To finally get it through my thick skull that eating poorly one day does not mean all hope is lost and that I should just give up. I can go right back to eating healthy the next day and get right back on track.

    To not be afraid to try new ingredients or recipes. This is always a struggle because I hate wasting food, and I sometimes chicken out of making something new because I’m afraid either the hubby or I won’t like it, and then it’s a waste to throw away.

    To become more active. I work at home as a writer, so I sit A LOT. I’ve got to change that. I don’t want to make “more exercise” my goal, because I always fail when I say that. I just need to move more, and if that eventually leads to making conscious decisions to exercise, awesome. I’ve got to make gradual changes instead of pushing myself too hard.

    To get my cholesterol back to acceptable levels so I can avoid going back on statins (though due to my genetics I may need the drugs anyway – but I want to do all I can to help!).

    To lose some weight. I don’t know how much – I’m tired of being a slave to a number on a scale or a size label – but enough so that I like the way my body looks again. I’ve lost 6 pounds since late August, and if I can lose about 12 more I can get back into the right BMI range that my doctor suggested. If I don’t lose any more than that, I’ll be OK. (Honestly, when I get on the thin side, I lose more of my curves than I’d like! LOL)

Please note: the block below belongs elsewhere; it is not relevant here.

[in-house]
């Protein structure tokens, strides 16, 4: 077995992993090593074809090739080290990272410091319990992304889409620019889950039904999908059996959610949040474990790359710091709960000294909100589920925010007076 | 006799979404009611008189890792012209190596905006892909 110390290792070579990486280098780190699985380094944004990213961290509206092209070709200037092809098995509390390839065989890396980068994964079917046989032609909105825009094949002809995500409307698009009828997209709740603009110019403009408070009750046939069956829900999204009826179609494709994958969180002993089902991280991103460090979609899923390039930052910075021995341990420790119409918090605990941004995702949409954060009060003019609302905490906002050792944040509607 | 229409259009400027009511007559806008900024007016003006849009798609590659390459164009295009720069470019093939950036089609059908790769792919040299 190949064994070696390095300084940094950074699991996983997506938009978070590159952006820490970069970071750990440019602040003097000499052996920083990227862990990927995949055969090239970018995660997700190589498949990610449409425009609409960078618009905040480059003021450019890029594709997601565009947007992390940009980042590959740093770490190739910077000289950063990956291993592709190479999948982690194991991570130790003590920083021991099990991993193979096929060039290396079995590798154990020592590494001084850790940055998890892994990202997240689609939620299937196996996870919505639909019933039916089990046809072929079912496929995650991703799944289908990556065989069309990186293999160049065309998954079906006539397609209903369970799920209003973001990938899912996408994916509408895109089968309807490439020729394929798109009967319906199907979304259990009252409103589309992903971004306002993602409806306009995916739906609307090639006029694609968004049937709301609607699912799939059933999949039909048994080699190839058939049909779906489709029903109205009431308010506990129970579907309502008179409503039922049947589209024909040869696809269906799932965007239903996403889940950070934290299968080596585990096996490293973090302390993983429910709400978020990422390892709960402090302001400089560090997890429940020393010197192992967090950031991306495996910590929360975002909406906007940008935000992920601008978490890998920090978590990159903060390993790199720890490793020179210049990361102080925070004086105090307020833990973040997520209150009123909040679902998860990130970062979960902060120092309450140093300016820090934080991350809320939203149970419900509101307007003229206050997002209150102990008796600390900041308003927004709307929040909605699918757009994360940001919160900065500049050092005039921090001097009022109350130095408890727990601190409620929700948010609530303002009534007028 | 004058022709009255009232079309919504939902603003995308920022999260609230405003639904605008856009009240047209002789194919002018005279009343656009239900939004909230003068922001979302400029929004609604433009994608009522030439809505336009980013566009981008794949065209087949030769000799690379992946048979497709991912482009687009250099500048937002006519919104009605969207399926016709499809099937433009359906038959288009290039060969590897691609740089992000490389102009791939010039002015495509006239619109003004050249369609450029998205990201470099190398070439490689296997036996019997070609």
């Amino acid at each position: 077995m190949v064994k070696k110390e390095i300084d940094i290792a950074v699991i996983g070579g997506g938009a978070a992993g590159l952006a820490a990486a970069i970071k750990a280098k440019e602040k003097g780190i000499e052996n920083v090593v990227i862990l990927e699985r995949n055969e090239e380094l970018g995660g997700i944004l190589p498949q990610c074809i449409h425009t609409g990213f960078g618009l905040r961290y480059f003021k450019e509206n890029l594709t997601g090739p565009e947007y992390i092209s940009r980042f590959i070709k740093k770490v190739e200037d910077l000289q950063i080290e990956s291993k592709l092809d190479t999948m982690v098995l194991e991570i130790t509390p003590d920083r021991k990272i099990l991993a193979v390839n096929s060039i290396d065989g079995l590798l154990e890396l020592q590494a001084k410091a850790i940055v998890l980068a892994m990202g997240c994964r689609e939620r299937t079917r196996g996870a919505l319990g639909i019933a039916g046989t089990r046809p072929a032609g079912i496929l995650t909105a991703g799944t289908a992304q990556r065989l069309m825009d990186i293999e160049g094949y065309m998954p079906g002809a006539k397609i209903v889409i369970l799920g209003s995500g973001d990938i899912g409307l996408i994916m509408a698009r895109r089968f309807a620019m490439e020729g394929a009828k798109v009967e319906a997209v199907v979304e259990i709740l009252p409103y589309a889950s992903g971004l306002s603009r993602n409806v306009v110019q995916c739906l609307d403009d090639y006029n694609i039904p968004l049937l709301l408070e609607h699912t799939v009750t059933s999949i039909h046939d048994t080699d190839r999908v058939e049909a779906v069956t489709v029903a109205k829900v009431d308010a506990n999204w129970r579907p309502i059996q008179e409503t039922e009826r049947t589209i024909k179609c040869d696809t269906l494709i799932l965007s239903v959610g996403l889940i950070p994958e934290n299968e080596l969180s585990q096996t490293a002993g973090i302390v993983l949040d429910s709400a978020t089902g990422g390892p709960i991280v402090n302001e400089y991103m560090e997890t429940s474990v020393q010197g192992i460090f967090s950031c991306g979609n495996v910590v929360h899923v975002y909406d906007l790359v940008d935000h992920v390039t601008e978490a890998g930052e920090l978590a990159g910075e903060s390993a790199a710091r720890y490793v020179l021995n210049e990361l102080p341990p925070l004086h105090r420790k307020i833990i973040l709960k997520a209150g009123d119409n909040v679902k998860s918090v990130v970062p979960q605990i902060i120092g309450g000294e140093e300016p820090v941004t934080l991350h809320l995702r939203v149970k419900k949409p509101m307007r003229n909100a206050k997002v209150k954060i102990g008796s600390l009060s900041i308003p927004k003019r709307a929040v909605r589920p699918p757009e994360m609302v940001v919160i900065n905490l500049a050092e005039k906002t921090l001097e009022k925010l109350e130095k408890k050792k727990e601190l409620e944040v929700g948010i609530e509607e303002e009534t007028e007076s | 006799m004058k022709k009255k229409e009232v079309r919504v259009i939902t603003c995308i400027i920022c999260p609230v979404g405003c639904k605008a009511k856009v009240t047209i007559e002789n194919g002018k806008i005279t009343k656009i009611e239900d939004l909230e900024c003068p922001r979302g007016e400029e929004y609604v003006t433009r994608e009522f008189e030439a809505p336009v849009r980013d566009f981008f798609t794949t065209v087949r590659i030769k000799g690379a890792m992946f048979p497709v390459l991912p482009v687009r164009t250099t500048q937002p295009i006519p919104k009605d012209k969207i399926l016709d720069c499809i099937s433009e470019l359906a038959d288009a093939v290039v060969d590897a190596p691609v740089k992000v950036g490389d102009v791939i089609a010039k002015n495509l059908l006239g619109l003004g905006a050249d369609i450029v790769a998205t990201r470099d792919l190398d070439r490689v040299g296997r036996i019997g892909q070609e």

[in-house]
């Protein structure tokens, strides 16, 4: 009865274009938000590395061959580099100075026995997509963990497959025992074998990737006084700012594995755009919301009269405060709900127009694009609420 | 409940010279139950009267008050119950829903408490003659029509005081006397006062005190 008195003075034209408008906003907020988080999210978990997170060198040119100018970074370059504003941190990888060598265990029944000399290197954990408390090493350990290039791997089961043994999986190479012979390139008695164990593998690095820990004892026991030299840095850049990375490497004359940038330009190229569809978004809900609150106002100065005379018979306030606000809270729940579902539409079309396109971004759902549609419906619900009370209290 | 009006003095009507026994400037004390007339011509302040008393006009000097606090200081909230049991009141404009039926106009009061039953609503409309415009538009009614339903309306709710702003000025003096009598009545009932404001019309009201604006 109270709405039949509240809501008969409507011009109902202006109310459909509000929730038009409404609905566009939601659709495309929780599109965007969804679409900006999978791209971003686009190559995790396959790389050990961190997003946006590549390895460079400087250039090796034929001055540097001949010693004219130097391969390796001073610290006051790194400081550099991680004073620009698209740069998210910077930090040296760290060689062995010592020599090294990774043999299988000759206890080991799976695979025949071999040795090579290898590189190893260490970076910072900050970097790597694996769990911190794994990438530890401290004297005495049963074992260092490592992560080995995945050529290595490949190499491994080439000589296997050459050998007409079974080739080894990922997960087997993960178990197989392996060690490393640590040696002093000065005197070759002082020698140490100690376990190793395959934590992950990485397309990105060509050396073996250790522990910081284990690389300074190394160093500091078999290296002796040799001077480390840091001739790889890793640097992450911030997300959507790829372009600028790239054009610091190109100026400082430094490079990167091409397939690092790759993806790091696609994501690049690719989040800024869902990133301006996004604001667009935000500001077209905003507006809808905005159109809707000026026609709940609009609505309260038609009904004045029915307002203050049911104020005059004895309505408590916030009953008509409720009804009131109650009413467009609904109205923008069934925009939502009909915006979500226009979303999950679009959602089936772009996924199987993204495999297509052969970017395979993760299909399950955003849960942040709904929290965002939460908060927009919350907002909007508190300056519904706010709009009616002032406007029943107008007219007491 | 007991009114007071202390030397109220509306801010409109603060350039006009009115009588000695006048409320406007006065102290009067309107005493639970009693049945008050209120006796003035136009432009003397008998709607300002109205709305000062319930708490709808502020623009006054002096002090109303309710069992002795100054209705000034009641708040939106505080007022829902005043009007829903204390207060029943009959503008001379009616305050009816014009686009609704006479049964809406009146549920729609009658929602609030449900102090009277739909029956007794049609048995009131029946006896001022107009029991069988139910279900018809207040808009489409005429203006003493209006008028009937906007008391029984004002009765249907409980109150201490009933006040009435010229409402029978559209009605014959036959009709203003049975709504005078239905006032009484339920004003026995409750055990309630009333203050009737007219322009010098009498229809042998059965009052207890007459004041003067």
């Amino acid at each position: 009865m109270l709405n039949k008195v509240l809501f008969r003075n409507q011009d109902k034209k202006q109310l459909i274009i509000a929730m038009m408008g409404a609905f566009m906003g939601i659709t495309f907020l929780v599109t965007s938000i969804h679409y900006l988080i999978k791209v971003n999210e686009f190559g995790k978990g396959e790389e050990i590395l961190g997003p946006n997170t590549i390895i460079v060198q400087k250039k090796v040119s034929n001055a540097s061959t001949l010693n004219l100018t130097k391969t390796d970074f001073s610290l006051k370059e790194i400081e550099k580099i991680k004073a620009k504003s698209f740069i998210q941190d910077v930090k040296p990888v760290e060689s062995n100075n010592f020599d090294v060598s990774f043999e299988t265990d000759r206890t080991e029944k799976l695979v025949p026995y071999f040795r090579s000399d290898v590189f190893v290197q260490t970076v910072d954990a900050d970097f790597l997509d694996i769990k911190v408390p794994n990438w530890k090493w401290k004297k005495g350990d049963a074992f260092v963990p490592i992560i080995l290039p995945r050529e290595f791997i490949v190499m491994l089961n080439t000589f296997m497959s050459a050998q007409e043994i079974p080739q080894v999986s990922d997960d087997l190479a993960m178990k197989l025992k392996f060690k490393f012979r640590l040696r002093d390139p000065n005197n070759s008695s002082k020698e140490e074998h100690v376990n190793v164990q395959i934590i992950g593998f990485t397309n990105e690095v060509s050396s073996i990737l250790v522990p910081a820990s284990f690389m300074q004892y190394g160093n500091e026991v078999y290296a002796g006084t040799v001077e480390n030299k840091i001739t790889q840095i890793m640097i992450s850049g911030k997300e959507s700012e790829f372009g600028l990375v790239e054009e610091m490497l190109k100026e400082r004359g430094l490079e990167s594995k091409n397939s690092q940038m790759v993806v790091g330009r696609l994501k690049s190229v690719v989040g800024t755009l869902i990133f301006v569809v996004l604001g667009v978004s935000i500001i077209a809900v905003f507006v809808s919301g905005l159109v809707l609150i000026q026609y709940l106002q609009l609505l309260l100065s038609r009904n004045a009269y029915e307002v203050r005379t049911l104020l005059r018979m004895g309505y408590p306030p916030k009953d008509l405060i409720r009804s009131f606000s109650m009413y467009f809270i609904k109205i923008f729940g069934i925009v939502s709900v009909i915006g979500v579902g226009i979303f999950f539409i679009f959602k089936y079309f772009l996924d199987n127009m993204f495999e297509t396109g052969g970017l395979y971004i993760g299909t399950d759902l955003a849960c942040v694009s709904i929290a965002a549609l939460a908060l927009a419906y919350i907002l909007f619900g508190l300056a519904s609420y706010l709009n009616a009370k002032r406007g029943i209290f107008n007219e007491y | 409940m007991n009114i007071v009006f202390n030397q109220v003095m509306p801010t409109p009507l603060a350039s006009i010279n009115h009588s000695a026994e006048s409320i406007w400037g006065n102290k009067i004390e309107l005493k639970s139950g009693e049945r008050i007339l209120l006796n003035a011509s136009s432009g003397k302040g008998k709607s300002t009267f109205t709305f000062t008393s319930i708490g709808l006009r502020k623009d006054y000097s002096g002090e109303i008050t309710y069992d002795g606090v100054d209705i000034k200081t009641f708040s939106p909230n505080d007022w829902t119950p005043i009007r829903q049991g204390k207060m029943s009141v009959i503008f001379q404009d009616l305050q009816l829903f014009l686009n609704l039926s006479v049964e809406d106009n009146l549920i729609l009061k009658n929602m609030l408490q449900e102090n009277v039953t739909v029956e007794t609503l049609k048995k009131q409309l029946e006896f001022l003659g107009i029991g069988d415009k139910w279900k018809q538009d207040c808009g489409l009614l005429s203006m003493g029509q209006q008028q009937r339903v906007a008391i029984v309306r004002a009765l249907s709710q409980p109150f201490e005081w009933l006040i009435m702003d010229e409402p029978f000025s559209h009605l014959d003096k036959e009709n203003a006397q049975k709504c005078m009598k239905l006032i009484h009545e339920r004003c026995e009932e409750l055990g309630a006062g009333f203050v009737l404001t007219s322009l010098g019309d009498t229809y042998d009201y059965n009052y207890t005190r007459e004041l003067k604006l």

To eat better when traveling. This is always so hard!

    To cut way back on processed foods and refined sugar. Cutting back on the processed stuff has been pretty easy, especially now that the weather’s cooler and it doesn’t matter if my cooking heats up the house. I love to cook anyway, and it really doesn’t take that much more time to cook from scratch. The sugar has been harder, but I’ve made a deal with myself to (try to) save sugar for our game nights on Friday and Saturday. I love to bake, and it’s important to me not to give it up, so I make homemade treats for one of our game nights and take it to share with our gamers. And one of our gamers always brings chocolate-covered almonds, which I absolutely love. It makes it a little easier to ignore the cravings all week if I remind myself that come game night I can have some goodies.

    To make veggies, whole grains, and beans the bulk of our meals instead of side dishes to meat. Another challenge because my husband and I both grew up in meat-and-potato households. We’ll never go vegetarian (don’t want to and don’t see the need to) but meat’s expensive and we don’t need to eat it every day.

    • Darya Pino says: